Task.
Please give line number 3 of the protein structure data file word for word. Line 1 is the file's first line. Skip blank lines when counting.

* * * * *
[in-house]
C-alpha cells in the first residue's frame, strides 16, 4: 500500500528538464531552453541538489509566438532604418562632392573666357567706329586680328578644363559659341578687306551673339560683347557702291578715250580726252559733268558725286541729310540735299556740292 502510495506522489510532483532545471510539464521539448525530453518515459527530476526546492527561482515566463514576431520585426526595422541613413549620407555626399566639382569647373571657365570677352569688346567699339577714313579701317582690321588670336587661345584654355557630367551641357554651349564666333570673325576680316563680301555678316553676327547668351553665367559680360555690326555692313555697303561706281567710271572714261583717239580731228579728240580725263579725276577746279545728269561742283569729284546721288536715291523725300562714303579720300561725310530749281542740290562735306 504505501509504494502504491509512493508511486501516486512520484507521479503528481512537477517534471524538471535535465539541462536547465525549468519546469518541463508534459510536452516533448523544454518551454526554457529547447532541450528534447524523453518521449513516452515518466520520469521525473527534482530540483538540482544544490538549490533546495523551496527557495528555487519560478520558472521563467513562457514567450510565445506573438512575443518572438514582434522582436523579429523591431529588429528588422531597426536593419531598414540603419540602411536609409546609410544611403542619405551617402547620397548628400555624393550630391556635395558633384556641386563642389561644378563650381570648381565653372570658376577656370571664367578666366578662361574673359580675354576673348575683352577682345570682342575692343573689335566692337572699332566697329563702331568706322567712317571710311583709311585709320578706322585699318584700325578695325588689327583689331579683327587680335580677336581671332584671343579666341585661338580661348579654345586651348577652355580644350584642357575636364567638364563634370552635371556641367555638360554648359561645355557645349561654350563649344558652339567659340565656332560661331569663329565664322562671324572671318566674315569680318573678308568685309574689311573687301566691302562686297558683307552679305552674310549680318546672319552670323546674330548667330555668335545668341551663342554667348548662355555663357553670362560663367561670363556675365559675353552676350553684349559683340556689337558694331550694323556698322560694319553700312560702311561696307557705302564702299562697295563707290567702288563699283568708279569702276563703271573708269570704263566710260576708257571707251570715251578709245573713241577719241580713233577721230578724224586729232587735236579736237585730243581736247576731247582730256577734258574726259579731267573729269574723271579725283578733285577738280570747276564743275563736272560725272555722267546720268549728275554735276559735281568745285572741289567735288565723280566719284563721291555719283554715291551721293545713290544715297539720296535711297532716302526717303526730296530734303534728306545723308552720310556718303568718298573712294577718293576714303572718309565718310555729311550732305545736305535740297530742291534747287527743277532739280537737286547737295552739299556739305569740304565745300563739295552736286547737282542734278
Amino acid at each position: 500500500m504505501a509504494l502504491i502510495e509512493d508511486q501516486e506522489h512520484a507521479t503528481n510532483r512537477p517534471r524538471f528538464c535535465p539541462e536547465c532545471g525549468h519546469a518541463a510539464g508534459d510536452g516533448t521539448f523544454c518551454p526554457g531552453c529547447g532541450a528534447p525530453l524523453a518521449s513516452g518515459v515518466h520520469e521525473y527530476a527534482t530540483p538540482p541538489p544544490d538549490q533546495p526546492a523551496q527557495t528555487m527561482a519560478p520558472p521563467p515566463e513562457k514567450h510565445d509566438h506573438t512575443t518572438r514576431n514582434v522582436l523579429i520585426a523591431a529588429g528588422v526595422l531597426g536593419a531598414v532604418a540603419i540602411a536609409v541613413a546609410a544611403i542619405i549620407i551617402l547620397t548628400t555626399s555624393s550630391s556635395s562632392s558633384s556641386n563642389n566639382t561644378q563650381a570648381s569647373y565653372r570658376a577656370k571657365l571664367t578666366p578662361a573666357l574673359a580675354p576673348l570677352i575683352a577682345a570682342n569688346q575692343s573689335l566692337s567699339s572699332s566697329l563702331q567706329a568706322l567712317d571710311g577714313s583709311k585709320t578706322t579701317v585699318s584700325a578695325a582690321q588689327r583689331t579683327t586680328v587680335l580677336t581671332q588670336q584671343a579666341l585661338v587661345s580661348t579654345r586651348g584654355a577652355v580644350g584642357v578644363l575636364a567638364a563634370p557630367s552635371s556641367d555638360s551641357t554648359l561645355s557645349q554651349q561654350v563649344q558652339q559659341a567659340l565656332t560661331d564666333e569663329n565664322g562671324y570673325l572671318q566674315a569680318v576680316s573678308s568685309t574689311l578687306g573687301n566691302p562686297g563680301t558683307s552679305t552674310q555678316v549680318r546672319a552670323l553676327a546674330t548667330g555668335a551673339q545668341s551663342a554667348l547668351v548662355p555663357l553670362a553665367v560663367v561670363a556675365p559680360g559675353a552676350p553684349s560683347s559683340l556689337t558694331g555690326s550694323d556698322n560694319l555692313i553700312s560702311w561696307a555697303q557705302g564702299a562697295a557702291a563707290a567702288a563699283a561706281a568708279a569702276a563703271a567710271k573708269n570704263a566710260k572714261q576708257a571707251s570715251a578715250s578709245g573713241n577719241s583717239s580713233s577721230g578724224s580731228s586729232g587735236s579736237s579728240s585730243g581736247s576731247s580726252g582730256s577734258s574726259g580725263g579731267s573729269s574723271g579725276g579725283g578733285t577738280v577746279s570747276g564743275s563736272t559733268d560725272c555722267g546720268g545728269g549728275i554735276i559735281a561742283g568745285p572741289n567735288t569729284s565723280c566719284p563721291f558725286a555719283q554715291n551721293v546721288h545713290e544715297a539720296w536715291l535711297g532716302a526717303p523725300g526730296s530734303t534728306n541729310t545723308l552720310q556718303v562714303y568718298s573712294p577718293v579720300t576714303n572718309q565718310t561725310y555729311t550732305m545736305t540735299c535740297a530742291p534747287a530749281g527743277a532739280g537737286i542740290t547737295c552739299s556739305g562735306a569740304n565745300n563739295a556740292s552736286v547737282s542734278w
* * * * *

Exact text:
Amino acid at each position: 500500500m504505501a509504494l502504491i502510495e509512493d508511486q501516486e506522489h512520484a507521479t503528481n510532483r512537477p517534471r524538471f528538464c535535465p539541462e536547465c532545471g525549468h519546469a518541463a510539464g508534459d510536452g516533448t521539448f523544454c518551454p526554457g531552453c529547447g532541450a528534447p525530453l524523453a518521449s513516452g518515459v515518466h520520469e521525473y527530476a527534482t530540483p538540482p541538489p544544490d538549490q533546495p526546492a523551496q527557495t528555487m527561482a519560478p520558472p521563467p515566463e513562457k514567450h510565445d509566438h506573438t512575443t518572438r514576431n514582434v522582436l523579429i520585426a523591431a529588429g528588422v526595422l531597426g536593419a531598414v532604418a540603419i540602411a536609409v541613413a546609410a544611403i542619405i549620407i551617402l547620397t548628400t555626399s555624393s550630391s556635395s562632392s558633384s556641386n563642389n566639382t561644378q563650381a570648381s569647373y565653372r570658376a577656370k571657365l571664367t578666366p578662361a573666357l574673359a580675354p576673348l570677352i575683352a577682345a570682342n569688346q575692343s573689335l566692337s567699339s572699332s566697329l563702331q567706329a568706322l567712317d571710311g577714313s583709311k585709320t578706322t579701317v585699318s584700325a578695325a582690321q588689327r583689331t579683327t586680328v587680335l580677336t581671332q588670336q584671343a579666341l585661338v587661345s580661348t579654345r586651348g584654355a577652355v580644350g584642357v578644363l575636364a567638364a563634370p557630367s552635371s556641367d555638360s551641357t554648359l561645355s557645349q554651349q561654350v563649344q558652339q559659341a567659340l565656332t560661331d564666333e569663329n565664322g562671324y570673325l572671318q566674315a569680318v576680316s573678308s568685309t574689311l578687306g573687301n566691302p562686297g563680301t558683307s552679305t552674310q555678316v549680318r546672319a552670323l553676327a546674330t548667330g555668335a551673339q545668341s551663342a554667348l547668351v548662355p555663357l553670362a553665367v560663367v561670363a556675365p559680360g559675353a552676350p553684349s560683347s559683340l556689337t558694331g555690326s550694323d556698322n560694319l555692313i553700312s560702311w561696307a555697303q557705302g564702299a562697295a557702291a563707290a567702288a563699283a561706281a568708279a569702276a563703271a567710271k573708269n570704263a566710260k572714261q576708257a571707251s570715251a578715250s578709245g573713241n577719241s583717239s580713233s577721230g578724224s580731228s586729232g587735236s579736237s579728240s585730243g581736247s576731247s580726252g582730256s577734258s574726259g580725263g579731267s573729269s574723271g579725276g579725283g578733285t577738280v577746279s570747276g564743275s563736272t559733268d560725272c555722267g546720268g545728269g549728275i554735276i559735281a561742283g568745285p572741289n567735288t569729284s565723280c566719284p563721291f558725286a555719283q554715291n551721293v546721288h545713290e544715297a539720296w536715291l535711297g532716302a526717303p523725300g526730296s530734303t534728306n541729310t545723308l552720310q556718303v562714303y568718298s573712294p577718293v579720300t576714303n572718309q565718310t561725310y555729311t550732305m545736305t540735299c535740297a530742291p534747287a530749281g527743277a532739280g537737286i542740290t547737295c552739299s556739305g562735306a569740304n565745300n563739295a556740292s552736286v547737282s542734278w